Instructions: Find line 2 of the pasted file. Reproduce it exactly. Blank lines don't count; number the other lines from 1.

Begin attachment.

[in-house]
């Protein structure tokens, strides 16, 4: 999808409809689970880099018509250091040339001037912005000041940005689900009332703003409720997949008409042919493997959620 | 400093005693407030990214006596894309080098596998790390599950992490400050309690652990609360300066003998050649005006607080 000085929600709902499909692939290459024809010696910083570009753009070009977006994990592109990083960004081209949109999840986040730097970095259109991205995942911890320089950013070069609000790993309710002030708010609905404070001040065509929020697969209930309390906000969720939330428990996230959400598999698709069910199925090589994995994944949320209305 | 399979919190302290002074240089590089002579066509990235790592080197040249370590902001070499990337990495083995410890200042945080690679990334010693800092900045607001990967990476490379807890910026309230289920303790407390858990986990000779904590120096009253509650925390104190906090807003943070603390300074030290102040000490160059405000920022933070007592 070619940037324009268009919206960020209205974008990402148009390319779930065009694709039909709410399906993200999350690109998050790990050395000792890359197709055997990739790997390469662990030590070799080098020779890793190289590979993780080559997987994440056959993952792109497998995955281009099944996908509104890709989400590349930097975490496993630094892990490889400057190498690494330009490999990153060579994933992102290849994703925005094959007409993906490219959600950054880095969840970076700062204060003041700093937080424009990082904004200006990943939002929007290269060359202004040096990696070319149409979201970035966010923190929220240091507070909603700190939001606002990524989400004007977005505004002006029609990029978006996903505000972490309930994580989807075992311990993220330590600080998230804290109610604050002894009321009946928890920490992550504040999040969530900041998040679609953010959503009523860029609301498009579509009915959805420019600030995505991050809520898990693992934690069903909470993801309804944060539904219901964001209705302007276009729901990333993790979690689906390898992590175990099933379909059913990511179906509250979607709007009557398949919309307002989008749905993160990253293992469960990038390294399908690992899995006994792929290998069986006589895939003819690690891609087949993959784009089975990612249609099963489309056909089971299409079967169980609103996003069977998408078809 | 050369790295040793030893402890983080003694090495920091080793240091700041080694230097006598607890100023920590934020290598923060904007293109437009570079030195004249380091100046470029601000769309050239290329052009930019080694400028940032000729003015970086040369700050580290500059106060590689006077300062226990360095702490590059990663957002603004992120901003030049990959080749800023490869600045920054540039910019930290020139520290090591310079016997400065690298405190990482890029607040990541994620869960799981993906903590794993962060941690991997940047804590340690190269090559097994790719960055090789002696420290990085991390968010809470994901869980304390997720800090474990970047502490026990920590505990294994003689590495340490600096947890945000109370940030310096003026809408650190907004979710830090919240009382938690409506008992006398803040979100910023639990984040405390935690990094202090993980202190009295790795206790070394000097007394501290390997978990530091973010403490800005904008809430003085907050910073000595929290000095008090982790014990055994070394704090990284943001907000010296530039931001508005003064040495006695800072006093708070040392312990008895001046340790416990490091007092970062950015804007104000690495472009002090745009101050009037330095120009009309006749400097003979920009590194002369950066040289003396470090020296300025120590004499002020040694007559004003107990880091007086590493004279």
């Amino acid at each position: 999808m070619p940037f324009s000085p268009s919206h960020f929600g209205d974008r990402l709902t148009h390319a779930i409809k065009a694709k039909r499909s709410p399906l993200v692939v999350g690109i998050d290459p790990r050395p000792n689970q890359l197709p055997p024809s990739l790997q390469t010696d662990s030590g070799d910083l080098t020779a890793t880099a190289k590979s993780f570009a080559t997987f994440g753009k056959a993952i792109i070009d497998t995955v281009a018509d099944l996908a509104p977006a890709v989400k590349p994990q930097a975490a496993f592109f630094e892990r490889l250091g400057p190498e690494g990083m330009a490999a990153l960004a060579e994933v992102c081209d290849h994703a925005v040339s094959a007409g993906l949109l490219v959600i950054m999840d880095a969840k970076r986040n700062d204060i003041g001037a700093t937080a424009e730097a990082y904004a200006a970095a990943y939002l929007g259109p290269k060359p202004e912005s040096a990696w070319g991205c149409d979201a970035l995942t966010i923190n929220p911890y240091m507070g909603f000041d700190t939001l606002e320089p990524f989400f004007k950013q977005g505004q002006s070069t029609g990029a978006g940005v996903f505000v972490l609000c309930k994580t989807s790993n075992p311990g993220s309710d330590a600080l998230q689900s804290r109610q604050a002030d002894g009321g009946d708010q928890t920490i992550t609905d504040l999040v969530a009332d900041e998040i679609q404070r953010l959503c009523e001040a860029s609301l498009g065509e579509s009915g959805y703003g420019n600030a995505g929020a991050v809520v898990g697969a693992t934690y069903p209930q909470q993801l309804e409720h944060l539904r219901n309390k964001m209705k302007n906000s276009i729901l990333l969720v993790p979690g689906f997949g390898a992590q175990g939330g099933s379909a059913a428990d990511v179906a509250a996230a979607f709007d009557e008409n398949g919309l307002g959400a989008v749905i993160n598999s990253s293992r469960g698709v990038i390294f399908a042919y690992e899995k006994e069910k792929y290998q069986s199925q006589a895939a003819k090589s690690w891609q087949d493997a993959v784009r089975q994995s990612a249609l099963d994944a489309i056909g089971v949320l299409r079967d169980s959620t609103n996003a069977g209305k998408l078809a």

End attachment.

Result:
């Protein structure tokens, strides 16, 4: 999808409809689970880099018509250091040339001037912005000041940005689900009332703003409720997949008409042919493997959620 | 400093005693407030990214006596894309080098596998790390599950992490400050309690652990609360300066003998050649005006607080 000085929600709902499909692939290459024809010696910083570009753009070009977006994990592109990083960004081209949109999840986040730097970095259109991205995942911890320089950013070069609000790993309710002030708010609905404070001040065509929020697969209930309390906000969720939330428990996230959400598999698709069910199925090589994995994944949320209305 | 399979919190302290002074240089590089002579066509990235790592080197040249370590902001070499990337990495083995410890200042945080690679990334010693800092900045607001990967990476490379807890910026309230289920303790407390858990986990000779904590120096009253509650925390104190906090807003943070603390300074030290102040000490160059405000920022933070007592 070619940037324009268009919206960020209205974008990402148009390319779930065009694709039909709410399906993200999350690109998050790990050395000792890359197709055997990739790997390469662990030590070799080098020779890793190289590979993780080559997987994440056959993952792109497998995955281009099944996908509104890709989400590349930097975490496993630094892990490889400057190498690494330009490999990153060579994933992102290849994703925005094959007409993906490219959600950054880095969840970076700062204060003041700093937080424009990082904004200006990943939002929007290269060359202004040096990696070319149409979201970035966010923190929220240091507070909603700190939001606002990524989400004007977005505004002006029609990029978006996903505000972490309930994580989807075992311990993220330590600080998230804290109610604050002894009321009946928890920490992550504040999040969530900041998040679609953010959503009523860029609301498009579509009915959805420019600030995505991050809520898990693992934690069903909470993801309804944060539904219901964001209705302007276009729901990333993790979690689906390898992590175990099933379909059913990511179906509250979607709007009557398949919309307002989008749905993160990253293992469960990038390294399908690992899995006994792929290998069986006589895939003819690690891609087949993959784009089975990612249609099963489309056909089971299409079967169980609103996003069977998408078809 | 050369790295040793030893402890983080003694090495920091080793240091700041080694230097006598607890100023920590934020290598923060904007293109437009570079030195004249380091100046470029601000769309050239290329052009930019080694400028940032000729003015970086040369700050580290500059106060590689006077300062226990360095702490590059990663957002603004992120901003030049990959080749800023490869600045920054540039910019930290020139520290090591310079016997400065690298405190990482890029607040990541994620869960799981993906903590794993962060941690991997940047804590340690190269090559097994790719960055090789002696420290990085991390968010809470994901869980304390997720800090474990970047502490026990920590505990294994003689590495340490600096947890945000109370940030310096003026809408650190907004979710830090919240009382938690409506008992006398803040979100910023639990984040405390935690990094202090993980202190009295790795206790070394000097007394501290390997978990530091973010403490800005904008809430003085907050910073000595929290000095008090982790014990055994070394704090990284943001907000010296530039931001508005003064040495006695800072006093708070040392312990008895001046340790416990490091007092970062950015804007104000690495472009002090745009101050009037330095120009009309006749400097003979920009590194002369950066040289003396470090020296300025120590004499002020040694007559004003107990880091007086590493004279």